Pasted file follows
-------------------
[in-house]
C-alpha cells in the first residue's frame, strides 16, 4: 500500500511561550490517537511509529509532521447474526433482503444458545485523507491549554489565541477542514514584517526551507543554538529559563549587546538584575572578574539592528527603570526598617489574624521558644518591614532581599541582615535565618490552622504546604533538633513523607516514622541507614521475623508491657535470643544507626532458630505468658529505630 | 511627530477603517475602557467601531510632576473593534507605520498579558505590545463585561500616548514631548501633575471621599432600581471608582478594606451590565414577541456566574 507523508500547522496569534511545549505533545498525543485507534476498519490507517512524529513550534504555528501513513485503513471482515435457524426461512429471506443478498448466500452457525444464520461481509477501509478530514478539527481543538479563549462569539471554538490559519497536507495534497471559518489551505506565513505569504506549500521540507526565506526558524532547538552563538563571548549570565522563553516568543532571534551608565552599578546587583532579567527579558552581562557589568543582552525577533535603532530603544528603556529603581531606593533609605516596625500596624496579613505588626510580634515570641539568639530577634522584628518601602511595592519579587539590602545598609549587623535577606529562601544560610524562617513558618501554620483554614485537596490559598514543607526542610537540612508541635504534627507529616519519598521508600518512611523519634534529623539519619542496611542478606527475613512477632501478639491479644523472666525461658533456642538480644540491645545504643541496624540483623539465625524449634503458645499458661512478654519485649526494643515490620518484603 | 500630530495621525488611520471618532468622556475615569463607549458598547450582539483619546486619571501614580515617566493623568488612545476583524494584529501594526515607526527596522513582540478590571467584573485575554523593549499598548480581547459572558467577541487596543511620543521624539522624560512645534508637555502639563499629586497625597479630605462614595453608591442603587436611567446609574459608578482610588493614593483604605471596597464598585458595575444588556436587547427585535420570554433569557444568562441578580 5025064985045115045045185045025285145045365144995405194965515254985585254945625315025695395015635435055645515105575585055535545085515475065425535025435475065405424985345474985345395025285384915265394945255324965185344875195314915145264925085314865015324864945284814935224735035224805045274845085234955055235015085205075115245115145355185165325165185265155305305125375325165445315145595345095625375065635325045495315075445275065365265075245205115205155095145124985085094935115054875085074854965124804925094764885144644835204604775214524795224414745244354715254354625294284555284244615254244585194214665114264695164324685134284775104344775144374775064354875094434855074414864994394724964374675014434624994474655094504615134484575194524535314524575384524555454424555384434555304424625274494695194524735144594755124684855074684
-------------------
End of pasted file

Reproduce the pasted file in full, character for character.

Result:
[in-house]
C-alpha cells in the first residue's frame, strides 16, 4: 500500500511561550490517537511509529509532521447474526433482503444458545485523507491549554489565541477542514514584517526551507543554538529559563549587546538584575572578574539592528527603570526598617489574624521558644518591614532581599541582615535565618490552622504546604533538633513523607516514622541507614521475623508491657535470643544507626532458630505468658529505630 | 511627530477603517475602557467601531510632576473593534507605520498579558505590545463585561500616548514631548501633575471621599432600581471608582478594606451590565414577541456566574 507523508500547522496569534511545549505533545498525543485507534476498519490507517512524529513550534504555528501513513485503513471482515435457524426461512429471506443478498448466500452457525444464520461481509477501509478530514478539527481543538479563549462569539471554538490559519497536507495534497471559518489551505506565513505569504506549500521540507526565506526558524532547538552563538563571548549570565522563553516568543532571534551608565552599578546587583532579567527579558552581562557589568543582552525577533535603532530603544528603556529603581531606593533609605516596625500596624496579613505588626510580634515570641539568639530577634522584628518601602511595592519579587539590602545598609549587623535577606529562601544560610524562617513558618501554620483554614485537596490559598514543607526542610537540612508541635504534627507529616519519598521508600518512611523519634534529623539519619542496611542478606527475613512477632501478639491479644523472666525461658533456642538480644540491645545504643541496624540483623539465625524449634503458645499458661512478654519485649526494643515490620518484603 | 500630530495621525488611520471618532468622556475615569463607549458598547450582539483619546486619571501614580515617566493623568488612545476583524494584529501594526515607526527596522513582540478590571467584573485575554523593549499598548480581547459572558467577541487596543511620543521624539522624560512645534508637555502639563499629586497625597479630605462614595453608591442603587436611567446609574459608578482610588493614593483604605471596597464598585458595575444588556436587547427585535420570554433569557444568562441578580 5025064985045115045045185045025285145045365144995405194965515254985585254945625315025695395015635435055645515105575585055535545085515475065425535025435475065405424985345474985345395025285384915265394945255324965185344875195314915145264925085314865015324864945284814935224735035224805045274845085234955055235015085205075115245115145355185165325165185265155305305125375325165445315145595345095625375065635325045495315075445275065365265075245205115205155095145124985085094935115054875085074854965124804925094764885144644835204604775214524795224414745244354715254354625294284555284244615254244585194214665114264695164324685134284775104344775144374775064354875094434855074414864994394724964374675014434624994474655094504615134484575194524535314524575384524555454424555384434555304424625274494695194524735144594755124684855074684